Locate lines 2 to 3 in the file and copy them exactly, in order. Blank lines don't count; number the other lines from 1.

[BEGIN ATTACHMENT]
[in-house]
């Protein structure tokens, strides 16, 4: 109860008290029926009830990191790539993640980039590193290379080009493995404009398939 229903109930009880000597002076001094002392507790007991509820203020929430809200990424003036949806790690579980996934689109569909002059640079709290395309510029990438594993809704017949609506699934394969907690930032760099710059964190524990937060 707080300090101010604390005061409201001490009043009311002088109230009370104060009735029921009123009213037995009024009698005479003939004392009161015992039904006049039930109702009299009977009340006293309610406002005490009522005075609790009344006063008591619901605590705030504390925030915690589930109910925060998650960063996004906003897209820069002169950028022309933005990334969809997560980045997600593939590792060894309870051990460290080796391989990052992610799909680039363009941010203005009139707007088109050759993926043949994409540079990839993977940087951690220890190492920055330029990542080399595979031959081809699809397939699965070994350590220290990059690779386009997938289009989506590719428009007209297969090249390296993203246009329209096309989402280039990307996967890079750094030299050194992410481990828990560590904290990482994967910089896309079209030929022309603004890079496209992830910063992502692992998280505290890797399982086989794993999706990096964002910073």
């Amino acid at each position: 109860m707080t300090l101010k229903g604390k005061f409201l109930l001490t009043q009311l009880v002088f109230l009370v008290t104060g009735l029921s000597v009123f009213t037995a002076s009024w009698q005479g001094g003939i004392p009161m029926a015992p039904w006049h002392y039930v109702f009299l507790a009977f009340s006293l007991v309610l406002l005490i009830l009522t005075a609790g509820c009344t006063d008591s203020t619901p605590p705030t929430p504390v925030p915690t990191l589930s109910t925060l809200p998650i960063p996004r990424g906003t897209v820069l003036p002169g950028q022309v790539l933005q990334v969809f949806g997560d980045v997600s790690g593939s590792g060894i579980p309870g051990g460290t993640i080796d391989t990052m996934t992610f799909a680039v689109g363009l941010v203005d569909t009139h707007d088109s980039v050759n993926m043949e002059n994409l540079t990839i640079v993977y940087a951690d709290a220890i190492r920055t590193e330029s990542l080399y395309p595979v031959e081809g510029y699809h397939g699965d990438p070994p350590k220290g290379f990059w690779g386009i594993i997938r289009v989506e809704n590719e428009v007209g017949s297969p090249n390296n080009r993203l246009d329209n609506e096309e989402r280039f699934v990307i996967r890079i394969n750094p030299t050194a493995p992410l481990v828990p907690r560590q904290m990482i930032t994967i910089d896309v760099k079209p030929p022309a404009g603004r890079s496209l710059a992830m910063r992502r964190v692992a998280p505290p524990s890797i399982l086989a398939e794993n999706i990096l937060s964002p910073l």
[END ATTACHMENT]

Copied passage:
């Protein structure tokens, strides 16, 4: 109860008290029926009830990191790539993640980039590193290379080009493995404009398939 229903109930009880000597002076001094002392507790007991509820203020929430809200990424003036949806790690579980996934689109569909002059640079709290395309510029990438594993809704017949609506699934394969907690930032760099710059964190524990937060 707080300090101010604390005061409201001490009043009311002088109230009370104060009735029921009123009213037995009024009698005479003939004392009161015992039904006049039930109702009299009977009340006293309610406002005490009522005075609790009344006063008591619901605590705030504390925030915690589930109910925060998650960063996004906003897209820069002169950028022309933005990334969809997560980045997600593939590792060894309870051990460290080796391989990052992610799909680039363009941010203005009139707007088109050759993926043949994409540079990839993977940087951690220890190492920055330029990542080399595979031959081809699809397939699965070994350590220290990059690779386009997938289009989506590719428009007209297969090249390296993203246009329209096309989402280039990307996967890079750094030299050194992410481990828990560590904290990482994967910089896309079209030929022309603004890079496209992830910063992502692992998280505290890797399982086989794993999706990096964002910073």
């Amino acid at each position: 109860m707080t300090l101010k229903g604390k005061f409201l109930l001490t009043q009311l009880v002088f109230l009370v008290t104060g009735l029921s000597v009123f009213t037995a002076s009024w009698q005479g001094g003939i004392p009161m029926a015992p039904w006049h002392y039930v109702f009299l507790a009977f009340s006293l007991v309610l406002l005490i009830l009522t005075a609790g509820c009344t006063d008591s203020t619901p605590p705030t929430p504390v925030p915690t990191l589930s109910t925060l809200p998650i960063p996004r990424g906003t897209v820069l003036p002169g950028q022309v790539l933005q990334v969809f949806g997560d980045v997600s790690g593939s590792g060894i579980p309870g051990g460290t993640i080796d391989t990052m996934t992610f799909a680039v689109g363009l941010v203005d569909t009139h707007d088109s980039v050759n993926m043949e002059n994409l540079t990839i640079v993977y940087a951690d709290a220890i190492r920055t590193e330029s990542l080399y395309p595979v031959e081809g510029y699809h397939g699965d990438p070994p350590k220290g290379f990059w690779g386009i594993i997938r289009v989506e809704n590719e428009v007209g017949s297969p090249n390296n080009r993203l246009d329209n609506e096309e989402r280039f699934v990307i996967r890079i394969n750094p030299t050194a493995p992410l481990v828990p907690r560590q904290m990482i930032t994967i910089d896309v760099k079209p030929p022309a404009g603004r890079s496209l710059a992830m910063r992502r964190v692992a998280p505290p524990s890797i399982l086989a398939e794993n999706i990096l937060s964002p910073l």